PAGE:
Heavy gunfire has erupted at the Nairobi shopping mall, where Kenya's military is trying to end a two-day assault by Islamist gunmen.
A VOA reporter at the scene says the shooting Monday morning continued for about 15 minutes.
The military began an assault Sunday night on the upscale Westgate Mall, where an unknown number of hostages were being held.
A spokesman said most of the hostages who were trapped in the building by al-Qaida-linked militants around midday Saturday have been rescued, and most of the complex is secure.
Kenya's Red Cross says 68 people have died in the attack and at least 175 others wounded.
In an emotional speech Sunday, President Uhuru Kenyatta vowed to stand firm against the threat of terrorism, adding that Kenyan security forces have a good chance of neutralizing those responsible for the attack.
"They shall not get away with their despicable and beastly acts. Like the cowardly perpetrators now cornered in the building, we will punish the masterminds swiftly and indeed very painfully."
The president added that his nephew and his nephew's fiancee were among those killed in the attack.
"I feel the pain of every life we have lost and share your grief at our nation's loss."
The Somali terrorist group al-Shabab has claimed responsibility for the attack, saying it is in retaliation for Kenya's military intervention in Somalia. An al-Shabab spokesman said in an audio message, "Either leave our country or live with constant attacks."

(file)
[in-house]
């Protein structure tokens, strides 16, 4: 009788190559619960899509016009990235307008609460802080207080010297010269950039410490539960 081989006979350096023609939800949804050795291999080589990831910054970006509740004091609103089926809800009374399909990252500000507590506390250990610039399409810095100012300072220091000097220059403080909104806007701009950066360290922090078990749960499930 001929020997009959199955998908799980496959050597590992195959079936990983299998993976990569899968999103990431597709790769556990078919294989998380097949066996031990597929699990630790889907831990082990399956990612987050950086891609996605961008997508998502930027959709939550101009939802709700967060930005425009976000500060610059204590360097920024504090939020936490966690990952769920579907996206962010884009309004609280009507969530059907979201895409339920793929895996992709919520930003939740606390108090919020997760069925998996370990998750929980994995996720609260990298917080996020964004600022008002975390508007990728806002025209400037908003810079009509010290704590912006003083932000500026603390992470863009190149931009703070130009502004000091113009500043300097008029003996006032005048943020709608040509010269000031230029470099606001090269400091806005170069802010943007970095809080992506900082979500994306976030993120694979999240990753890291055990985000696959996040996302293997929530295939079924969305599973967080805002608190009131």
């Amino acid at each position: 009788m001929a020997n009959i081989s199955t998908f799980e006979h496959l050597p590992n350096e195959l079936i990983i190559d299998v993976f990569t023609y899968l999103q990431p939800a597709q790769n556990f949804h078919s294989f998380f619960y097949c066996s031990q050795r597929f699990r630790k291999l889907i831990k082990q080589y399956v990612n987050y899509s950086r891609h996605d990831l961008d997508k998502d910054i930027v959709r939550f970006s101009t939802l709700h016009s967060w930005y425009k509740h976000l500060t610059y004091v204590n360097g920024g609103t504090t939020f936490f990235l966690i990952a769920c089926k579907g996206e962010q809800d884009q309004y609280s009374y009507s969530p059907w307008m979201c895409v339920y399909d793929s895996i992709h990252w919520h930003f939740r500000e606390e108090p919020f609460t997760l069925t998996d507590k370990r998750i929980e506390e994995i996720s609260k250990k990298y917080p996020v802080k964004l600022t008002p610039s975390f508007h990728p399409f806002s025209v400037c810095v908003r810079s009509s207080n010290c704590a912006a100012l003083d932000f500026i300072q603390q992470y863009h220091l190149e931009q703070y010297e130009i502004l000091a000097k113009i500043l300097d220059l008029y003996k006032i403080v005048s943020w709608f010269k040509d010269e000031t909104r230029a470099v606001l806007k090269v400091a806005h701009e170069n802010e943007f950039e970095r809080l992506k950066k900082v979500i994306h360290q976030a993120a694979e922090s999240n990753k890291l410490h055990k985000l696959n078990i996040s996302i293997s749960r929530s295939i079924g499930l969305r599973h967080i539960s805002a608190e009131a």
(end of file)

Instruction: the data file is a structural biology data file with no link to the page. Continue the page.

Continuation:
Kenyan forces entered Somalia two years ago to fight al-Shabab militants who often had crossed the border to stage attacks.
U.S. Secretary of State John Kerry spoke with his Kenyan counterpart Sunday. Kerry called the attack "an enormous offense against everybody's sense of right and wrong."
The U.N. Security Council and Secretary-General Ban Ki-moon also strongly condemned the attack. Ban called it a "premeditated" and "totally reprehensible" act targeting defenseless civilians.
Among those killed in the attack were three British nationals, as well as nationals from France, Canada, China, India and South Korea. The United States says no Americans were killed, but that some have been wounded.
U.S. President Barack Obama called President Kenyatta Sunday to express his condolences and reaffirm the U.S. commitment with Kenya to fight terrorism.